TOWNS OF METRO BOSTON
Allston borders the Charles River and Cambridge, Massachusetts to the north and is split by the Massachusetts Turnpike in the middle. The area north of the turnpike near the river is often referred to as "Lower Allston" or "North Allston". A substantial part of the campus of Harvard University is in Lower Allston, including Harvard Business School and Harvard Stadium. The busiest section of the neighborhood is the stretch of Harvard Avenue between Commonwealth Avenue and Cambridge Street, which houses many shops, bars and restaurants.
Allston is a diverse neighborhood in the city of Boston, with a population which includes Boston natives, students from neighboring Boston University, Boston College, MIT and Harvard and various ethnic groups such as Chinese, Vietnamese, Brazilian, and Irish. Over half the population is in the 20-34 age group, an indication of the strong student presence. Named for an artist, Washington Allston, the prevalence of musicians and music venues has given rise to the nicknames "Allston Rock City" and "Rock and Roll Allston."
An adjoining neighborhood is named Brighton but the boundaries between the two are fuzzy at best, which explains why the two neighborhoods are together known as Allston-Brighton.
Back Bay is an officially recognized neighborhood of Boston. Impossible under modern day environmental regulations, this land was created by filling the tidewater flats of the Charles River. This massive project was begun in 1857. The filling of the Back Bay was completed by 1882; filling reached Kenmore Square in 1890, and finished in the Fens in 1900. The boundaries of the Back Bay are the Charles River on the North; Arlington Street to Park Square on the East; Columbus Avenue to the New York New Haven and Hartford right-of-way (South of Stuart Street and Copley Place), Huntington Avenue, Dalton Street, and the Mass. Turnpike on the South; and Charlesgate East on the West.
The main thoroughfares of Back Bay run east and west and include Beacon Street, Marlborough Street, Commonwealth Avenue, Newbury Street, and Boylston Street. Commonwealth Avenue is a 200-wide expanse with a wide median strip, laid out in imitation of the French boulevards in Paris. The north-south cross streets are named alphabetically, Arlington, Berkeley, Clarendon, Dartmouth, Exeter, Fairfield, Gloucester, and Hereford.
Copley Square, bounded by Clarendon, Boylston, Dartmouth, and St. James streets, includes the Romanesque Trinity Church, the 60-story John Hancock Tower, and the Boston Public Library.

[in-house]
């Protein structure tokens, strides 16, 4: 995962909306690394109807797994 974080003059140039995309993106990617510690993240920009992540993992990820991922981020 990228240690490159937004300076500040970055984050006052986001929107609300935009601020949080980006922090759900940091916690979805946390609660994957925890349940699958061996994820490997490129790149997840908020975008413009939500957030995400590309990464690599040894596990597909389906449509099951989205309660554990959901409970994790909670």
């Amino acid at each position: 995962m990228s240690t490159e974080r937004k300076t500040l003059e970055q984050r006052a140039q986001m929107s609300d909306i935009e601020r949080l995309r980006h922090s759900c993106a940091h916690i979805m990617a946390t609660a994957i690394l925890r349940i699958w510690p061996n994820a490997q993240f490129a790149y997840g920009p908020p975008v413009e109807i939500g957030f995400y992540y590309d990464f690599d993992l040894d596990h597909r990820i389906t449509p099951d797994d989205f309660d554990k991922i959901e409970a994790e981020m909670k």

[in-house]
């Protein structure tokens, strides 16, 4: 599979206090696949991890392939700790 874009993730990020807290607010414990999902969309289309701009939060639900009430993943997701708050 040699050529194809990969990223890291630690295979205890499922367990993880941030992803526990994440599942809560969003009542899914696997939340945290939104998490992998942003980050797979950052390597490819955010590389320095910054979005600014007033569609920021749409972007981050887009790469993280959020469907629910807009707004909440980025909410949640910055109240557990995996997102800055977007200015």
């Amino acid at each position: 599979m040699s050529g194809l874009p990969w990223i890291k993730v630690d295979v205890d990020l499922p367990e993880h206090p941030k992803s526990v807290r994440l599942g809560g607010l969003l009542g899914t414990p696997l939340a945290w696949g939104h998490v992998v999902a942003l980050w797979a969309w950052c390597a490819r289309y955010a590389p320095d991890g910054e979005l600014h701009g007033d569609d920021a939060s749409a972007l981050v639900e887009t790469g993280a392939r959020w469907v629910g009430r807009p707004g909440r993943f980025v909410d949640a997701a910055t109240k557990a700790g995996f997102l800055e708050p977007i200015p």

The Copley Square area is close to the Back Bay (MBTA station) railroad terminal, and is the eastern nexus of a system of hotels and shopping centers connected by a set of glassed-in pedestrian overpasses.
Brighton is a western appendage of Boston, connected to the rest of the city by the Allston neighborhood and is surrounded on by the cities of Cambridge, Watertown, and Newton, and the town of Brookline. Allston-Brighton is often considered collectively as one neighborhood.
Established in the late 17th century Brighton was known as "Little Cambridge". In 1807 it separated from Cambridge and was named Brighton. In 1874 the town was officially annexed into the City of Boston. The Charles River separates Brighton from Cambridge and Watertown.
The neighborhood, which is primarily populated by graduate students, young professionals and families, consists of an intricate network of streets lined with houses and small apartment buildings. Local family businesses mix with national chains of pharmacies and banks along Brighton's main drag, Washington Street, which runs straight through Brighton Center to Oak Square.
Brazilians, Irish, Greeks, and Latinos are among the most prominent ethnic group of the neighborhood. This can be observed by the abundance of Latin/Brazilian shops along Cambridge St. and Brighton Ave along with the great number of Irish pubs and convient stores. Similar to Brookline, its neighbor to the south, Brighton is home to a significant Jewish community.
Major streets in Brighton include Commonwealth Avenue, Washington Street and Market Street. The B line of the Boston MBTA subway Green Line runs directly through the neighborhood along Commonwealth, and the C line of the Green Line ends at Cleveland Circle after passing through Brookline.
Charlestown began as an independent community, founded by English colonists before they established Boston across the harbor on the Shawmut Peninsula. Severely damaged by fire following the Battle of Bunker Hill in 1775, (actually Breed’s Hill) the once thriving colonial town was rebuilt after the Revolution and became the center of transportation and maritime industry in the 19th century. In the early decades of the 19th century, a group of prominent local citizens decided to erect a 220 foot granite monument to the battle. Annexed to Boston in 1874, Charlestown today is noted for its exceptionally rich collection of historic houses and industrial buildings.